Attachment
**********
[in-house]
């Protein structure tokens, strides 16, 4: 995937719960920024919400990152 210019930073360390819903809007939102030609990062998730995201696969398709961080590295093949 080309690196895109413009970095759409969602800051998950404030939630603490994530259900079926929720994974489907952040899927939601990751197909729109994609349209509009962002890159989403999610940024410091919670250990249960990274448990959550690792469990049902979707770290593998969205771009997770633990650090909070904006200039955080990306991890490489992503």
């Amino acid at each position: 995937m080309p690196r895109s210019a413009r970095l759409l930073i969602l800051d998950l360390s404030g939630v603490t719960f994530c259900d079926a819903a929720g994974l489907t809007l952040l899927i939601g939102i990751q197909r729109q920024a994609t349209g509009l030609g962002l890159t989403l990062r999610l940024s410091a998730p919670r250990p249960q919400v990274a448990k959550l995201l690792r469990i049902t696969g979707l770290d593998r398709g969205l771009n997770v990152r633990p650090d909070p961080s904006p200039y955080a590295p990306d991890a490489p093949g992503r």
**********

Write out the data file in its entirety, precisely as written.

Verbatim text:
[in-house]
């Protein structure tokens, strides 16, 4: 995937719960920024919400990152 210019930073360390819903809007939102030609990062998730995201696969398709961080590295093949 080309690196895109413009970095759409969602800051998950404030939630603490994530259900079926929720994974489907952040899927939601990751197909729109994609349209509009962002890159989403999610940024410091919670250990249960990274448990959550690792469990049902979707770290593998969205771009997770633990650090909070904006200039955080990306991890490489992503």
């Amino acid at each position: 995937m080309p690196r895109s210019a413009r970095l759409l930073i969602l800051d998950l360390s404030g939630v603490t719960f994530c259900d079926a819903a929720g994974l489907t809007l952040l899927i939601g939102i990751q197909r729109q920024a994609t349209g509009l030609g962002l890159t989403l990062r999610l940024s410091a998730p919670r250990p249960q919400v990274a448990k959550l995201l690792r469990i049902t696969g979707l770290d593998r398709g969205l771009n997770v990152r633990p650090d909070p961080s904006p200039y955080a590295p990306d991890a490489p093949g992503r």